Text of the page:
Washington, D.C., USA: “Depression is common, but that doesn’t mean it isn’t serious. This guide can help you spot the symptoms and find the right treatment”, the National Institutes of Health (NIH), a component of the U.S. Department of Health and Human Services, HHS, said today.
The National Institute of Mental Health (NIMH) which is part of the National Institutes of Health (NIH) issued this guidance on the basics of depression.
Depression Basics by NIMH
Do you feel sad, empty, and hopeless most of the day, nearly every day? Have you lost interest or pleasure in your hobbies or being with friends and family? Are you having trouble sleeping, eating, and functioning? If you have felt this way for at least 2 weeks, you may have depression, a serious but treatable mood disorder.
What is depression?
Everyone feels sad or low sometimes, but these feelings usually pass with a little time. Depression—also called “clinical depression” or a “depressive disorder”—is a mood disorder that causes distressing symptoms that affect how you feel, think, and handle daily activities, such as sleeping, eating, or working. To be diagnosed with depression, symptoms must be present most of the day, nearly every day for at least 2 weeks.
What are the different types of depression?
Two of the most common forms of depression are:
- Major depression—having symptoms of depression most of the day, nearly every day for at least 2 weeks that interfere with your ability to work, sleep, study, eat, and enjoy life. An episode can occur only once in a person’s lifetime, but more often, a person has several episodes.
- Persistent depressive disorder (dysthymia)—having symptoms of depression that last for at least 2 years. A person diagnosed with this form of depression may have episodes of major depression along with periods of less severe symptoms.
Some forms of depression are slightly different, or they may develop under unique circumstances, such as:
- Perinatal Depression: Women with perinatal depression experience full-blown major depression during pregnancy or after delivery (postpartum depression).
- Seasonal Affective Disorder (SAD): SAD is a type of depression that comes and goes with the seasons, typically starting in the late fall and early winter and going away during the spring and summer.
- Psychotic Depression: This type of depression occurs when a person has severe depression plus some form of psychosis, such as having disturbing false fixed beliefs (delusions) or hearing or seeing upsetting things that others cannot hear or see (hallucinations).
Other examples of depressive disorders include disruptive mood dysregulation disorder (diagnosed in children and adolescents) and premenstrual dysphoric disorder. Depression can also be one phase of bipolar disorder (formerly called manic-depression). But a person with bipolar disorder also experiences extreme high—euphoric or irritable —moods called “mania” or a less severe form called “hypomania.”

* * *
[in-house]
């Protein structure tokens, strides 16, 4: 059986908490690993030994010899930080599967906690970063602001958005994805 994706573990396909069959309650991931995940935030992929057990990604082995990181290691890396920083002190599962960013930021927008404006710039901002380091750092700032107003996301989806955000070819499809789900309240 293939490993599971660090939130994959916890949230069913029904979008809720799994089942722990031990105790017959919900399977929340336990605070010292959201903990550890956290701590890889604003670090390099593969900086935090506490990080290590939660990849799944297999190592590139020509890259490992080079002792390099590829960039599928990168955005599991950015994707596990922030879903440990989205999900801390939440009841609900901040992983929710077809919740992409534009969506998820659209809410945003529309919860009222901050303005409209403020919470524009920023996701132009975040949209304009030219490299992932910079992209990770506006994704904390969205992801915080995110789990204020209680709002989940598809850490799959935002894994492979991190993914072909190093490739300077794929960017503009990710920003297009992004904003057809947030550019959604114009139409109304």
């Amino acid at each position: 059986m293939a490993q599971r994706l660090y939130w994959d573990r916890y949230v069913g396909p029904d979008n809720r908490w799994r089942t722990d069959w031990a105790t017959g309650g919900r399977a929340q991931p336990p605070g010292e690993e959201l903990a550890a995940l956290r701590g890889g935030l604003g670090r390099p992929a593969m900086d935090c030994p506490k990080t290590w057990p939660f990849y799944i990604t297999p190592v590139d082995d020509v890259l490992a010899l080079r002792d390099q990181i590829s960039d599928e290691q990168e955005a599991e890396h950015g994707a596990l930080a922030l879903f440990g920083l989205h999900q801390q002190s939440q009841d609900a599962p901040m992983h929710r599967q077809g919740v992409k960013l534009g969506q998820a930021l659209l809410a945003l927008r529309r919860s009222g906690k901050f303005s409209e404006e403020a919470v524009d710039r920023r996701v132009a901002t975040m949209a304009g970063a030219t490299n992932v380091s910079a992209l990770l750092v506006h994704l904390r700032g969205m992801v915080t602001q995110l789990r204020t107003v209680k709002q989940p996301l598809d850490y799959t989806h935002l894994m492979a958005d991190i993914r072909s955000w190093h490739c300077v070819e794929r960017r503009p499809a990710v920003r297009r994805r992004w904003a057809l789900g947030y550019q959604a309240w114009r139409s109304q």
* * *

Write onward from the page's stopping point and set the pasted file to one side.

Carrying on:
You can learn more about these disorders on the National Institute of Mental Health (NIMH)’s website (www.nimh.nih.gov).
What causes depression?
Scientists at NIMH and across the country are studying the causes of depression. Research suggests that a combination of genetic, biological, environmental, and psychological factors play a role in depression.
Depression can occur along with other serious illnesses, such as diabetes, cancer, heart disease, and Parkinson’s disease. Depression can make these conditions worse and vice versa. Sometimes medications taken for these illnesses may cause side effects that contribute to depression symptoms. For more information on ongoing research on depression, visit www.nimh.nih.gov.
What are the signs and symptoms of depression?
Sadness is only one small part of depression and some people with depression may not feel sadness at all. Different people have different symptoms. Some symptoms of depression include:
- Persistent sad, anxious, or “empty” mood
- Feelings of hopelessness or pessimism
- Feelings of guilt, worthlessness, or helplessness
- Loss of interest or pleasure in hobbies or activities
- Decreased energy, fatigue, or being “slowed down”
- Difficulty concentrating, remembering, or making decisions
- Difficulty sleeping, early-morning awakening, or oversleeping
- Appetite and/or weight changes
- Thoughts of death or suicide or suicide attempts
- Restlessness or irritability
- Aches or pains, headaches, cramps, or digestive problems without a clear physical cause and/or that do not ease even with treatment
Does depression look the same in everyone?
No. Depression affects different people in different ways. For example:
Women have depression more often than men. Biological, lifecycle, and hormonal factors that are unique to women may be linked to their higher depression rate. Women with depression typically have symptoms of sadness, worthlessness, and guilt.
Men with depression are more likely to be very tired, irritable, and sometimes angry. They may lose interest in work or activities they once enjoyed, have sleep problems, and behave recklessly, including the misuse of drugs or alcohol. Many men do not recognize their depression and fail to seek help.